That experience, shared by Jones, also explains why they sing together so harmoniously, she continues. “I think that’s why we have such an easy time following each other,” Dobson says. “We’re phrasing in a unique way but we’re both hearing things in a similar way, so we can follow one another without really having to plan too much. And that, at least in my experience, is kind of rare.”
While Popper comes more from the rock than the jazz world, Dobson says that the bassist shares similar facility with both her voice and her playing. “Catherine doesn’t talk about it as much, but she’s also a total ex-jazz nerd. She went to school and studied classical and jazz music, and because she’s always working as a sideman singing harmony and playing bass she’s very good at working with all kinds of different musicians. When we opened for Levon at the Ramble – which was life-changing – his bass player couldn’t make it so Catherine sat in and literally played two hours straight with no music. That kind of knowledge is certainly from jazz.”
While jazz may pave the way for Puss N Boots to achieve their harmonious sound, the songs on No Fools, No Fun stick solidly within an amiable roots feel, with a looseness resembling a campfire singalong. The most obvious precedent is the pair of trio recordings released by Dolly Parton, Linda Ronstadt, and Emmylou Harris. The album leads with sweet, twangy three-part harmonies on Tom Paxton’s “Leaving London” and proceeds through a live “ooh-la-la” rendition of Neil Young’s “Down By the River, a tongue-in-cheek, down-home (and occasionally profanity-laced) romp through Roger Miller’s “Tarnished Angel,” and an introspective take on Jeff Tweedy’s “Jesus, Etc.”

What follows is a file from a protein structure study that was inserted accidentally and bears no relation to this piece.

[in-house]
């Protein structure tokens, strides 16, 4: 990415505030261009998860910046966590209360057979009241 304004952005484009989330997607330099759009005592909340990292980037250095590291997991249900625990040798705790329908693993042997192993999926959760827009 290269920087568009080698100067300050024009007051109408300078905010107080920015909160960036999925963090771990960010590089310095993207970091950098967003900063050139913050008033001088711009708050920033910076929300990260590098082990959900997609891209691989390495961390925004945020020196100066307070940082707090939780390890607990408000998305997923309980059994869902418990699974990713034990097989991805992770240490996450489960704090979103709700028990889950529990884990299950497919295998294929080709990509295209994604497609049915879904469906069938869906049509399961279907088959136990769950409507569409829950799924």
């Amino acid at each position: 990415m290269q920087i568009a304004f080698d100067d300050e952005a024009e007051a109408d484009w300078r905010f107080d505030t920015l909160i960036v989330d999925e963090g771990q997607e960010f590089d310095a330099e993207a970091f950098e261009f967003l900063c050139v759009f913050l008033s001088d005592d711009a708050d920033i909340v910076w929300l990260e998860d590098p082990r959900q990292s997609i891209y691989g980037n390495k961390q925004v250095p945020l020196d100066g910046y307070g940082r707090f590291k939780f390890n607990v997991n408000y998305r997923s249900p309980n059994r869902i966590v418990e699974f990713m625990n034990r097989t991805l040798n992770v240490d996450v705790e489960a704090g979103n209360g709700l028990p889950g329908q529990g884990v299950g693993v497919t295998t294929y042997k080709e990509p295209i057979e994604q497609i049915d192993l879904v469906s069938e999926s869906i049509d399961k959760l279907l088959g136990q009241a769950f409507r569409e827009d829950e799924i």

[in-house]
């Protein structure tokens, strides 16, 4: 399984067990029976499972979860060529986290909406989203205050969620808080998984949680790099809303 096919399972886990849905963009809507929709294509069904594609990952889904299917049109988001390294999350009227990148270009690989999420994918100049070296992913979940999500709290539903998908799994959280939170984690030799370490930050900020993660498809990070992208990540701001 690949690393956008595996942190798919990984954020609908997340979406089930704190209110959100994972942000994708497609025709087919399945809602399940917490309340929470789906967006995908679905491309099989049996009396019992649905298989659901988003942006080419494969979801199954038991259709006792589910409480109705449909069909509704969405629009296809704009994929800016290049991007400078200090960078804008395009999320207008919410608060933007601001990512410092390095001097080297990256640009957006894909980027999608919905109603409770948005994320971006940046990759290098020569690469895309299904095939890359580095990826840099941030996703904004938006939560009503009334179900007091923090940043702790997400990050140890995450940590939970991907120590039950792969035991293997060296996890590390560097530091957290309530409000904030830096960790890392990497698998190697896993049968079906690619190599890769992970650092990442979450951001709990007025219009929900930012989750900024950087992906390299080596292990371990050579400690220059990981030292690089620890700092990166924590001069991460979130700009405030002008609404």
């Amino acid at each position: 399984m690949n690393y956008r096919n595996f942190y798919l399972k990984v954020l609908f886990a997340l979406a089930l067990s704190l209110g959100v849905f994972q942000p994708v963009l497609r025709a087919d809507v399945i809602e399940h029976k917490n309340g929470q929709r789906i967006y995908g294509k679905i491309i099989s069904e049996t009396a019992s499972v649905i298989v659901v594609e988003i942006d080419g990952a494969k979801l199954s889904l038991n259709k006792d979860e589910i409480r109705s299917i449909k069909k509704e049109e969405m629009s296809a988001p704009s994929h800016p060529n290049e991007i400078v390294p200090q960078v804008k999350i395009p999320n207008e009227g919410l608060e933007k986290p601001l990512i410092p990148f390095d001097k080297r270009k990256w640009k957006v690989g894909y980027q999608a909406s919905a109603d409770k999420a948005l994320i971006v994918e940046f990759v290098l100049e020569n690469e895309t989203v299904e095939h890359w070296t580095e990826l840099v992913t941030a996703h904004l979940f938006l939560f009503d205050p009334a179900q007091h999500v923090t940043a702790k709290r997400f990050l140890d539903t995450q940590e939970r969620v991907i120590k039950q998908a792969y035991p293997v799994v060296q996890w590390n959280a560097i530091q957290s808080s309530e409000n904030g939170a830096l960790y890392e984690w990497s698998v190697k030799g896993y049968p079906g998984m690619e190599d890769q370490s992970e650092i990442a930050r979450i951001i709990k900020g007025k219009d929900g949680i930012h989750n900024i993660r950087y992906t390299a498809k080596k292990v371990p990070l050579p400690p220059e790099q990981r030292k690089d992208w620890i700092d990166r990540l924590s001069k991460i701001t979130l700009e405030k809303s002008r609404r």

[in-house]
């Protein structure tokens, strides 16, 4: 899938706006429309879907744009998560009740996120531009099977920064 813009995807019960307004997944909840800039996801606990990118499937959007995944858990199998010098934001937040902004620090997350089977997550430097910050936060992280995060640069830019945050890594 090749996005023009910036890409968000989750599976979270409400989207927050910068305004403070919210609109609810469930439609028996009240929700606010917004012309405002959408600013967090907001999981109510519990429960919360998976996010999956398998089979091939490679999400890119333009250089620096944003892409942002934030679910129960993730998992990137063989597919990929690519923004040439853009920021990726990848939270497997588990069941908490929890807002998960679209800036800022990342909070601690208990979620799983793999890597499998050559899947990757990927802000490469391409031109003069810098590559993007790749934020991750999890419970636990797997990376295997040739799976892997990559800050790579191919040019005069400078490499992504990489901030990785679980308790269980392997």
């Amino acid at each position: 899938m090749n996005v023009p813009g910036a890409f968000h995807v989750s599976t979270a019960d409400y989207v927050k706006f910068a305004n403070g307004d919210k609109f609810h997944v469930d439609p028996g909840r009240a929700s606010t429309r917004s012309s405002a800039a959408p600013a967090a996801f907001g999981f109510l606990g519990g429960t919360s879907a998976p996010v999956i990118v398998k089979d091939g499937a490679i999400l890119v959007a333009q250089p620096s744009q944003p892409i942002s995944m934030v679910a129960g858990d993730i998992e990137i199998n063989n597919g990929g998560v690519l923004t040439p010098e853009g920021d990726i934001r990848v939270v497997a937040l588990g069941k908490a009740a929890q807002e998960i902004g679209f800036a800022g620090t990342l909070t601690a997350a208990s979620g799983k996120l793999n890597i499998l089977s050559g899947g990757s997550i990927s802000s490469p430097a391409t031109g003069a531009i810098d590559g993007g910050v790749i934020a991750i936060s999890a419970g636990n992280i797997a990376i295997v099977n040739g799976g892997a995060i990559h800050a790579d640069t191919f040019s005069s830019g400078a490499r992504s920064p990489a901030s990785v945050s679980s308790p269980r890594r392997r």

All three also contribute originals, including Dobson’s pun-filled “Sex Degrees of Separation” and cowboy-trot closer “You’ll Forget Me;” Jones’ rockabilly shout of defiance “Don’t Know What It Means;” and Popper’s haunting “Pines.” The repertoire, Dobson says, has grown along with the trio’s abilities. “A lot of the music at the first shows was based on the songs we could actually play,” she laughs. “We definitely weren’t trying to bust out jazz standards – we didn’t have that ability yet. It just kept evolving from there.”
Considering her father’s experiences with Bobby Hutcherson, whose recent release Enjoy the View makes him the only artist to have recorded in every era of the label’s storied existence, Dobson feels a special thrill at being signed to Blue Note, even in such an unexpected capacity. “It’s insane what a joy it is,” she says. “Ten years ago I made my peace with letting go of that dream and allowing new ideas and new ways of approaching music into my world, and it took off so much more than my jazz career. So it’s hilarious to be signed to Blue Note in a country band, but it’s also a dream come true.”
Tickets and information for Puss N Boots at The TLA can be found here.
Puss n Boots